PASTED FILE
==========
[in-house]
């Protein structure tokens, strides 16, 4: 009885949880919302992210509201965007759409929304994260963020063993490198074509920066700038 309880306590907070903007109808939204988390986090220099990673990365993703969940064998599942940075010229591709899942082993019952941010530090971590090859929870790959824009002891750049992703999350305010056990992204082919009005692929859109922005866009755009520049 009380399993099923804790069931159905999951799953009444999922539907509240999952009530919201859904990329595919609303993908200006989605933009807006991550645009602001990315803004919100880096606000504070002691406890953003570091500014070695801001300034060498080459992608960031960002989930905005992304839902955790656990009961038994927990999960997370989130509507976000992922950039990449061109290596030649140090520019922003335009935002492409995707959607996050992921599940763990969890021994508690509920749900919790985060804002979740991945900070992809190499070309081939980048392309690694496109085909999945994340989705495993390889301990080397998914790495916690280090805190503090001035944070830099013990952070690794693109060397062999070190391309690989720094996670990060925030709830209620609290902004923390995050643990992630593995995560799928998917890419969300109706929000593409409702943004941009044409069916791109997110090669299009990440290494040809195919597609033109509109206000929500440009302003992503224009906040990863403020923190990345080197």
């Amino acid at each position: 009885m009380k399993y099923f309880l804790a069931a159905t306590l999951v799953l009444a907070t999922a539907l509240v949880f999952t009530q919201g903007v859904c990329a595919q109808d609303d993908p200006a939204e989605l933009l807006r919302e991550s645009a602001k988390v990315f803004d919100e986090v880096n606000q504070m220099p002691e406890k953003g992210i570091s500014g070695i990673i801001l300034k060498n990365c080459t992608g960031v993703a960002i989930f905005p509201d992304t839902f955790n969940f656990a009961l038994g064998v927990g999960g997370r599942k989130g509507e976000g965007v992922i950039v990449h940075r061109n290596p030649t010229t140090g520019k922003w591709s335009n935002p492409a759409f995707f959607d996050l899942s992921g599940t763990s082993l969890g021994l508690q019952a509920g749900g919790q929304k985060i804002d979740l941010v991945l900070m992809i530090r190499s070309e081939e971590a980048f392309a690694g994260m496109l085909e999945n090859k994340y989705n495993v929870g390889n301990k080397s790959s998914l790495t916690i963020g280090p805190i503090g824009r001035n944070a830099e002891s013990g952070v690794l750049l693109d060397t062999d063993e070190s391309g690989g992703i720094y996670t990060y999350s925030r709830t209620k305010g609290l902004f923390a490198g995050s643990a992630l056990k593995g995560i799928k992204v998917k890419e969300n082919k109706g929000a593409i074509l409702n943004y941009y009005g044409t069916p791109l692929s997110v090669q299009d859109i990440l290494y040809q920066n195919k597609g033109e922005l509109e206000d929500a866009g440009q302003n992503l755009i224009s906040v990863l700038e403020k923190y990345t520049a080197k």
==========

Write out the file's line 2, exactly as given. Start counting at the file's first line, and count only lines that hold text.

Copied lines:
């Protein structure tokens, strides 16, 4: 009885949880919302992210509201965007759409929304994260963020063993490198074509920066700038 309880306590907070903007109808939204988390986090220099990673990365993703969940064998599942940075010229591709899942082993019952941010530090971590090859929870790959824009002891750049992703999350305010056990992204082919009005692929859109922005866009755009520049 009380399993099923804790069931159905999951799953009444999922539907509240999952009530919201859904990329595919609303993908200006989605933009807006991550645009602001990315803004919100880096606000504070002691406890953003570091500014070695801001300034060498080459992608960031960002989930905005992304839902955790656990009961038994927990999960997370989130509507976000992922950039990449061109290596030649140090520019922003335009935002492409995707959607996050992921599940763990969890021994508690509920749900919790985060804002979740991945900070992809190499070309081939980048392309690694496109085909999945994340989705495993390889301990080397998914790495916690280090805190503090001035944070830099013990952070690794693109060397062999070190391309690989720094996670990060925030709830209620609290902004923390995050643990992630593995995560799928998917890419969300109706929000593409409702943004941009044409069916791109997110090669299009990440290494040809195919597609033109509109206000929500440009302003992503224009906040990863403020923190990345080197």